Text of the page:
Current rule set to expire Jan. 1, SB1303 would extend it another three years


Capital Press

SACRAMENTO -- A bill that would extend an agricultural exemption from protected-species rules has gone to the governor's desk.

SB1303, by Sen. Lois Wolk, D-Davis, would extend through January 2014 a provision under the California Endangered Species Act that exempts farmers from penalties if their normal agricultural activities kill species that the state lists as endangered or threatened.

The rule is set to expire on Jan. 1.

Some critics say the accidental-take policy discourages participation in conservation programs that offer farmer protections, according to an Assembly analysis.

But farmers say they the species restrictions can disrupt their operations, despite their best efforts to avoid killing wildlife. The bill offers a compromise, extending the accidental-take provisions while expanding public-outreach efforts on habitat-conservation programs.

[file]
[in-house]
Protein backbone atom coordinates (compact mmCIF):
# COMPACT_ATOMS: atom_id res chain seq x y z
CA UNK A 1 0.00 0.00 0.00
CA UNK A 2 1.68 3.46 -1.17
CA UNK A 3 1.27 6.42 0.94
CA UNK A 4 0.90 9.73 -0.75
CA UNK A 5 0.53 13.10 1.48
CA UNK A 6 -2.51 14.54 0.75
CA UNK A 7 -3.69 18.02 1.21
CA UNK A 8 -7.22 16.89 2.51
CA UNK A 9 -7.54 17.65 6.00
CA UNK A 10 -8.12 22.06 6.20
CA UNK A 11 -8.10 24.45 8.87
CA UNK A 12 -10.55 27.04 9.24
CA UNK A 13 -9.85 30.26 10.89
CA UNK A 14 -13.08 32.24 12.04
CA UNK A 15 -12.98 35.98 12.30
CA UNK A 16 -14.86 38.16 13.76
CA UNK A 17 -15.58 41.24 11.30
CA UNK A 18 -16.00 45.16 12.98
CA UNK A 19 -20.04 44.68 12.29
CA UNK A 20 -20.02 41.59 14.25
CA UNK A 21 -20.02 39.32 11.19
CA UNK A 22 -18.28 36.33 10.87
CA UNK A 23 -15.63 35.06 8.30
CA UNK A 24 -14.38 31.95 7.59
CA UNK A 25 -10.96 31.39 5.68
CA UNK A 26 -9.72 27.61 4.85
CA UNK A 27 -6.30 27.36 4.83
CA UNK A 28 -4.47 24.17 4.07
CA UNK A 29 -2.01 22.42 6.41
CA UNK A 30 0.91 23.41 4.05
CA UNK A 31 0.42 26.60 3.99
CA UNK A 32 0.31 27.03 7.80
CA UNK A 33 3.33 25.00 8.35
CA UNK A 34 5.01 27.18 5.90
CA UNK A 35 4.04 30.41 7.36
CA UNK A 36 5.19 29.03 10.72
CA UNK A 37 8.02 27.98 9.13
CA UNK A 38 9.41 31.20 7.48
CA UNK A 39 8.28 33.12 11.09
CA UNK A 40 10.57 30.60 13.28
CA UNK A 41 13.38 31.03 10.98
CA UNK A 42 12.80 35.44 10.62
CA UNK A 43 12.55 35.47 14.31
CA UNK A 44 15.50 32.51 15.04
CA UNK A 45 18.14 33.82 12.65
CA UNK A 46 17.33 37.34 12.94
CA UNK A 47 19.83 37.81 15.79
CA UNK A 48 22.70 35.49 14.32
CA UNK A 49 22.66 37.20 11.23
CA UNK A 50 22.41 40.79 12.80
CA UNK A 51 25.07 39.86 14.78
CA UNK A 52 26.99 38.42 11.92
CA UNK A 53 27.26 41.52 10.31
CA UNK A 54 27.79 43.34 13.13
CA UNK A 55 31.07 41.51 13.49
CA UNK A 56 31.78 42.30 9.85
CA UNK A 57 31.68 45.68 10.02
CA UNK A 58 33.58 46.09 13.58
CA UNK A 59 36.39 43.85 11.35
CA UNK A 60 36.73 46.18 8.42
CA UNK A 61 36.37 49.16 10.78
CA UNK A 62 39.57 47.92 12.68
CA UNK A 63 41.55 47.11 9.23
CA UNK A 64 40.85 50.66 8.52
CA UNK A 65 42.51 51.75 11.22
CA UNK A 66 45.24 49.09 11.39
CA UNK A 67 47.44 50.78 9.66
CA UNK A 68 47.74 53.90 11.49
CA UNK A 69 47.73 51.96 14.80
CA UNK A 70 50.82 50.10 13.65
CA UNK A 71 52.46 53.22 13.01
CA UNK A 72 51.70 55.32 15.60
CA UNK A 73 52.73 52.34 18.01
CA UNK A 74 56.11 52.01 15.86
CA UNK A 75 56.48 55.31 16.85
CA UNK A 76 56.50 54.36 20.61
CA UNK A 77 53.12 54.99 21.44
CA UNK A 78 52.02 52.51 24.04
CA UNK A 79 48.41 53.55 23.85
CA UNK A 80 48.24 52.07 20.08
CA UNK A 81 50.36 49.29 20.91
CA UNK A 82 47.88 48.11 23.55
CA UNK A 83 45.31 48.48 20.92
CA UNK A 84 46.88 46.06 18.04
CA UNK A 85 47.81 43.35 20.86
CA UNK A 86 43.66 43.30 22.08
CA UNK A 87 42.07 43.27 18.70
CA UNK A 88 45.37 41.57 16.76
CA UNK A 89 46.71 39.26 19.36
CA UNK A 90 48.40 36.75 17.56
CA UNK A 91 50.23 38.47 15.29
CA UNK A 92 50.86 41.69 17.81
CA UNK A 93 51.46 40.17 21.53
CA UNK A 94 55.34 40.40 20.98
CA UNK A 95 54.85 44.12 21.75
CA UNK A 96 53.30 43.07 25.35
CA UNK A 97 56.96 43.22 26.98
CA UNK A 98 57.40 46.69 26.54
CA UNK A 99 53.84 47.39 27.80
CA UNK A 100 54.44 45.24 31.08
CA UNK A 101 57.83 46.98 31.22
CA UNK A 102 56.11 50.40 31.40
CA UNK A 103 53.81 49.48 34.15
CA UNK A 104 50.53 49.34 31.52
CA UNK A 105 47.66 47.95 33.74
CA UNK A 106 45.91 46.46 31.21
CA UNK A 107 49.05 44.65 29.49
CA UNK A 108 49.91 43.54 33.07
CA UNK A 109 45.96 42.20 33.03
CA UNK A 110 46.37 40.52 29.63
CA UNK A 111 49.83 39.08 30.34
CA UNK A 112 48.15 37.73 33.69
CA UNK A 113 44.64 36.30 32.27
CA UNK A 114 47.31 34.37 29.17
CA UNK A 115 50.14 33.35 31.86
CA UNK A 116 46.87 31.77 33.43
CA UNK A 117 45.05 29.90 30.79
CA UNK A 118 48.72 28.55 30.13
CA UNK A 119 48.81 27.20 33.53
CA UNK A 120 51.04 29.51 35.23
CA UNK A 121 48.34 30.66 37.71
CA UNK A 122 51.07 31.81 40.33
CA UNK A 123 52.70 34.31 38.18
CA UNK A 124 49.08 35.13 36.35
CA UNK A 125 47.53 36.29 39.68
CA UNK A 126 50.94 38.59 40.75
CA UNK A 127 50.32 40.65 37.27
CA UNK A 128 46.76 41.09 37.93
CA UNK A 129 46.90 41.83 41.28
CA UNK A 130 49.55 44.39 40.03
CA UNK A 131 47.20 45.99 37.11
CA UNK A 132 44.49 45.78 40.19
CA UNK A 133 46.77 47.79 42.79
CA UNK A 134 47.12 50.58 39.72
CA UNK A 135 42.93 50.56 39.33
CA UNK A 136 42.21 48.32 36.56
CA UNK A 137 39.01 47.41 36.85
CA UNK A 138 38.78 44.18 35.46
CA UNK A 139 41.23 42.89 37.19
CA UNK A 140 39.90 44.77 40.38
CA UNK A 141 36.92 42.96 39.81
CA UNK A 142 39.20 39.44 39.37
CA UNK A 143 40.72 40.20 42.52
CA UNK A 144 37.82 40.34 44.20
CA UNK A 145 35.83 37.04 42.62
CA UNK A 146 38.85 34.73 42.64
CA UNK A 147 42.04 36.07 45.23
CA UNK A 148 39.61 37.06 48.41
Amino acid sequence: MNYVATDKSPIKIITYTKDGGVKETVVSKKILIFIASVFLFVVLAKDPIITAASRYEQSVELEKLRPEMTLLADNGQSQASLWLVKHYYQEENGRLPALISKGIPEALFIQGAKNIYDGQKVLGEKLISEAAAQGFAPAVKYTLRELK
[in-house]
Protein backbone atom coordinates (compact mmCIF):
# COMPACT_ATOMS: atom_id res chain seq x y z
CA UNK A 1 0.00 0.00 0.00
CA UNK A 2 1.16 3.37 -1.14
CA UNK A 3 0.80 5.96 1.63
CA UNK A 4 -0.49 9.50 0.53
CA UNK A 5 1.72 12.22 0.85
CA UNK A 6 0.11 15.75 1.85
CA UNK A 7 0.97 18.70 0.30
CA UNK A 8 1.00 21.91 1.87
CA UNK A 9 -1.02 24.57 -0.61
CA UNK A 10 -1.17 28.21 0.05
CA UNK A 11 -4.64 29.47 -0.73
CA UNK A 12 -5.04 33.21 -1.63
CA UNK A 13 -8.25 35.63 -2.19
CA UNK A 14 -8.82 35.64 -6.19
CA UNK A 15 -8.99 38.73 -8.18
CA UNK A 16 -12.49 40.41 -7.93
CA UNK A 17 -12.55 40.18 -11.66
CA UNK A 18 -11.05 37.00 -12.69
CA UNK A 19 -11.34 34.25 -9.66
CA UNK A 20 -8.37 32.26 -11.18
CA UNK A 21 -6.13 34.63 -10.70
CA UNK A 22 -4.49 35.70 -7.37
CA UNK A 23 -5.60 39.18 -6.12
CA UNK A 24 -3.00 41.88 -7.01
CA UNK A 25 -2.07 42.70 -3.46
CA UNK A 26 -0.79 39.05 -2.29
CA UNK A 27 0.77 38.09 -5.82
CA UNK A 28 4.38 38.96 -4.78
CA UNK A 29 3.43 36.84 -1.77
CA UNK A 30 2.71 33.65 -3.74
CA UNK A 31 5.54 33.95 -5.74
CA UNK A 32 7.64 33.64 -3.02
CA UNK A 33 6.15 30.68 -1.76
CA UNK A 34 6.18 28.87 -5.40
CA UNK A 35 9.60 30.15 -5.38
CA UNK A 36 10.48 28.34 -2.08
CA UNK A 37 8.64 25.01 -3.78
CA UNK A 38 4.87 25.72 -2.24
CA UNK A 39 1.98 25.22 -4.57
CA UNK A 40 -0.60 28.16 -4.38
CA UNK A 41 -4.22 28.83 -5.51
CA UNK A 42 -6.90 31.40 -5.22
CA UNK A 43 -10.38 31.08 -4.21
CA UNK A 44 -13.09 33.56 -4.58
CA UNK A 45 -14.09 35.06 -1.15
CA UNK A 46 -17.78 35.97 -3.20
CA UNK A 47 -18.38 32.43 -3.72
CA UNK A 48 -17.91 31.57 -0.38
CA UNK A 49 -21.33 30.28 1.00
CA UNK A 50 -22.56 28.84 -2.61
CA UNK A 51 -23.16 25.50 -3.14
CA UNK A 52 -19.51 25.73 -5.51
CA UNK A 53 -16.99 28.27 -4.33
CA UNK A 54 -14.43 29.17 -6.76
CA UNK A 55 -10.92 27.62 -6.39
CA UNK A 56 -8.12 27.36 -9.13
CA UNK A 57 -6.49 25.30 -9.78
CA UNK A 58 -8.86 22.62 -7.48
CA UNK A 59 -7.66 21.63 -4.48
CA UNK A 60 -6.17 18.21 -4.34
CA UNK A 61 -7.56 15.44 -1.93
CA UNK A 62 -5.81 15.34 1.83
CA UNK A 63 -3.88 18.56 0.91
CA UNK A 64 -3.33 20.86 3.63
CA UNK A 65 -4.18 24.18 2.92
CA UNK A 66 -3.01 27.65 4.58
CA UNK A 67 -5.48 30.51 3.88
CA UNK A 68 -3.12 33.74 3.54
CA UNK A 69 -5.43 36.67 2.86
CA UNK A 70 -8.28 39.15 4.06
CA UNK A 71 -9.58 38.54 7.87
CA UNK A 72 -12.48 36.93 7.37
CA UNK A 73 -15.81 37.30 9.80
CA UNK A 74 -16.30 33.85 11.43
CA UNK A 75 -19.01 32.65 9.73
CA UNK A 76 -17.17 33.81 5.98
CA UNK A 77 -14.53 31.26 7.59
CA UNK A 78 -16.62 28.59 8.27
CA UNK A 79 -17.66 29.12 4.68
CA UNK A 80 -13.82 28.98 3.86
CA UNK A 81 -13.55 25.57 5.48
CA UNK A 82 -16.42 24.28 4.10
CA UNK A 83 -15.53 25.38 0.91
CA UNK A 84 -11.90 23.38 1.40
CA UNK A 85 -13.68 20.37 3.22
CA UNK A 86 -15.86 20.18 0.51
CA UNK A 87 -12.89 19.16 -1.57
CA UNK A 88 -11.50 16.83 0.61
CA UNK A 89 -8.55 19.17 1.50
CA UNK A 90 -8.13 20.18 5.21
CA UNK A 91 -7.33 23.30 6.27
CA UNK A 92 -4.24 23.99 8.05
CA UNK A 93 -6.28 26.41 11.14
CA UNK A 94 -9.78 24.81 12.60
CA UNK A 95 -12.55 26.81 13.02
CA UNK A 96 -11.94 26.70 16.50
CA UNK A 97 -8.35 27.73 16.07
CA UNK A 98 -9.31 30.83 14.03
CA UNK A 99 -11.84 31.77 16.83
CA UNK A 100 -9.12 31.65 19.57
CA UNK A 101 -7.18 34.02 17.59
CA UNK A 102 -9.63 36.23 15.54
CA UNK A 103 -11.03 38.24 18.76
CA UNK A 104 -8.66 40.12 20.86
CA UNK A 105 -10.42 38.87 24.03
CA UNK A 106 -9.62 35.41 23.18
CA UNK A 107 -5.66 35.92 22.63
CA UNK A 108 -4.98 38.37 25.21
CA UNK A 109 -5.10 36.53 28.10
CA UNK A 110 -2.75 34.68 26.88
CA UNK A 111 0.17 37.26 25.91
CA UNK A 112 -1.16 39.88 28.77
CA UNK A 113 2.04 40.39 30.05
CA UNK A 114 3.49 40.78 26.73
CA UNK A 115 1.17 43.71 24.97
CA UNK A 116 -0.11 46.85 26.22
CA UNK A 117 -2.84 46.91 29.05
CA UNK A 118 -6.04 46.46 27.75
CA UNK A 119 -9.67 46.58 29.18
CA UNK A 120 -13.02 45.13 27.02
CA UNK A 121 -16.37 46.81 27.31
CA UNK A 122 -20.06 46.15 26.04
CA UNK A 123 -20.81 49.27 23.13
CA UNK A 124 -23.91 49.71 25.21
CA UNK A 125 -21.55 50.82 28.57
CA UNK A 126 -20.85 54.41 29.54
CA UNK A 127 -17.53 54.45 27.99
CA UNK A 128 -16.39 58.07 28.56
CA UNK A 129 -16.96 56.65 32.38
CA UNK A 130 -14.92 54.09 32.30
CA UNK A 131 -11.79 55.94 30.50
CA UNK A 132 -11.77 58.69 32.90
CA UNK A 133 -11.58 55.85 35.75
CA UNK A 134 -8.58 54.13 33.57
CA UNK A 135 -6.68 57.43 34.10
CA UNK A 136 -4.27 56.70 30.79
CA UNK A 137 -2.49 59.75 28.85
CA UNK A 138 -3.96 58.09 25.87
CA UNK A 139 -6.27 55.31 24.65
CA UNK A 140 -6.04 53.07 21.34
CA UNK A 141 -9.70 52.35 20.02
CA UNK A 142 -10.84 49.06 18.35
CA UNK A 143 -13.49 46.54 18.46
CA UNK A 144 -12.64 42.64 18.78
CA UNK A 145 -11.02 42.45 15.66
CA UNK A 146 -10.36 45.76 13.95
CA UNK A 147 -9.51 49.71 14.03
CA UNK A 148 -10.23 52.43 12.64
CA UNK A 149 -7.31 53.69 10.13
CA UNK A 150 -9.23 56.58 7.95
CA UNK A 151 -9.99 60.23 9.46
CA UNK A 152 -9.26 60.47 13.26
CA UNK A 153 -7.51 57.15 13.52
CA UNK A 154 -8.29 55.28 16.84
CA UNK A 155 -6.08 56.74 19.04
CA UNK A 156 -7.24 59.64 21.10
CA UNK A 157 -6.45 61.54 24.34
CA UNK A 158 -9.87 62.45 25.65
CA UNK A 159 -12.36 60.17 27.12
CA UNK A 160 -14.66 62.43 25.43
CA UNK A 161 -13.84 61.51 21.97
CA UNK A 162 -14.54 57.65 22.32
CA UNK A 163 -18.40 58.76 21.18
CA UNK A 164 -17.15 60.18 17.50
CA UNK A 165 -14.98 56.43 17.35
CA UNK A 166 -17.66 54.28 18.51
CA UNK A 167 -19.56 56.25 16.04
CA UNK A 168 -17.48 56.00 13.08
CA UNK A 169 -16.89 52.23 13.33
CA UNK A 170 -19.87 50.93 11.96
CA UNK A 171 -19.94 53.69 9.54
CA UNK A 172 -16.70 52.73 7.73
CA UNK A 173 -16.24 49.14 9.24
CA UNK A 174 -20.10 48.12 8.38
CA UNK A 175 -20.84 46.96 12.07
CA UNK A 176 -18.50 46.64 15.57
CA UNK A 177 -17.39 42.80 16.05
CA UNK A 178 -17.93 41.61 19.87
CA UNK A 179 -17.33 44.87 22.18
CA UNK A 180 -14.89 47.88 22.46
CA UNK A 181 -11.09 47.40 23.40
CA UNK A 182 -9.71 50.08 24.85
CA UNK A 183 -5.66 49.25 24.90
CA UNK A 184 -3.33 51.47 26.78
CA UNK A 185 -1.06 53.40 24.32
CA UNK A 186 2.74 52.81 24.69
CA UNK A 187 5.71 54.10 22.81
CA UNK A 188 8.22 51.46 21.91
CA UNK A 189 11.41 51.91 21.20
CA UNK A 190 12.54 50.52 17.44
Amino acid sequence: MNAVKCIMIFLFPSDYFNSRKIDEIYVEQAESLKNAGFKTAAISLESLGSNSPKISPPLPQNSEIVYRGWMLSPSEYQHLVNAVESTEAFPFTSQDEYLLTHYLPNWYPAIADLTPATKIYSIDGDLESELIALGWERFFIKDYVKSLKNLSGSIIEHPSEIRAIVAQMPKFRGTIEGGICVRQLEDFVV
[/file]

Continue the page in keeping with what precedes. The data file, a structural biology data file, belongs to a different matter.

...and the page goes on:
The bill says the state will authorize nonprofit organizations to communicate CESA policies and programs, including habitat-conservation efforts and economic incentives.

The bill is supported by a list of agricultural organizations, local jurisdictions, water and irrigation districts and conservation groups, along with the California Chamber of Commerce.

The bill received only unanimous votes on its way through the legislature. Gov. Arnold Schwarzenegger has until late-September to act on it.

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